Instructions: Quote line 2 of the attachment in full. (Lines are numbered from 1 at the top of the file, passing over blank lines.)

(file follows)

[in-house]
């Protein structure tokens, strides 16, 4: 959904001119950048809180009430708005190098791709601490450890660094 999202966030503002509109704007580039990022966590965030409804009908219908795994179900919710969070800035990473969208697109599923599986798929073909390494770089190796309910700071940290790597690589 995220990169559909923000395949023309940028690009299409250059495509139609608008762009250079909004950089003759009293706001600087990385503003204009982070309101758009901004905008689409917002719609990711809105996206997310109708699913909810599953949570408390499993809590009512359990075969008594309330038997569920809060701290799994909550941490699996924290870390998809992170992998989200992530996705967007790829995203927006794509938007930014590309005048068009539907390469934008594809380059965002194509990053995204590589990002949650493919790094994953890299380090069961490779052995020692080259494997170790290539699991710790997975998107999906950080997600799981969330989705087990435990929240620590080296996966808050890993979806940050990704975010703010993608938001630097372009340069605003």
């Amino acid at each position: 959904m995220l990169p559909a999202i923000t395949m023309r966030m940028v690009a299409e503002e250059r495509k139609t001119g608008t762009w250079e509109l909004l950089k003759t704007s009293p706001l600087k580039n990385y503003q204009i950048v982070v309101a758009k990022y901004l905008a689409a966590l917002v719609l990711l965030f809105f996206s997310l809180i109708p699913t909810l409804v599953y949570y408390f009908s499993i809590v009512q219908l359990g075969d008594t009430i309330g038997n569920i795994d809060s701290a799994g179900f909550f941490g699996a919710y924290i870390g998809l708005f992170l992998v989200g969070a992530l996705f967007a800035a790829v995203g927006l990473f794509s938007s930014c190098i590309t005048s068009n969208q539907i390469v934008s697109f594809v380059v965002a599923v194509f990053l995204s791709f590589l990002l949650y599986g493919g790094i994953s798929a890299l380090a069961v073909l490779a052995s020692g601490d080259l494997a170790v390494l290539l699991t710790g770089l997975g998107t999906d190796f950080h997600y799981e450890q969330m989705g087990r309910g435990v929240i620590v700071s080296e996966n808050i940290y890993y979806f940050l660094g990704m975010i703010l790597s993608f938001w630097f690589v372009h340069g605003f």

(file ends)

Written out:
């Protein structure tokens, strides 16, 4: 959904001119950048809180009430708005190098791709601490450890660094 999202966030503002509109704007580039990022966590965030409804009908219908795994179900919710969070800035990473969208697109599923599986798929073909390494770089190796309910700071940290790597690589 995220990169559909923000395949023309940028690009299409250059495509139609608008762009250079909004950089003759009293706001600087990385503003204009982070309101758009901004905008689409917002719609990711809105996206997310109708699913909810599953949570408390499993809590009512359990075969008594309330038997569920809060701290799994909550941490699996924290870390998809992170992998989200992530996705967007790829995203927006794509938007930014590309005048068009539907390469934008594809380059965002194509990053995204590589990002949650493919790094994953890299380090069961490779052995020692080259494997170790290539699991710790997975998107999906950080997600799981969330989705087990435990929240620590080296996966808050890993979806940050990704975010703010993608938001630097372009340069605003």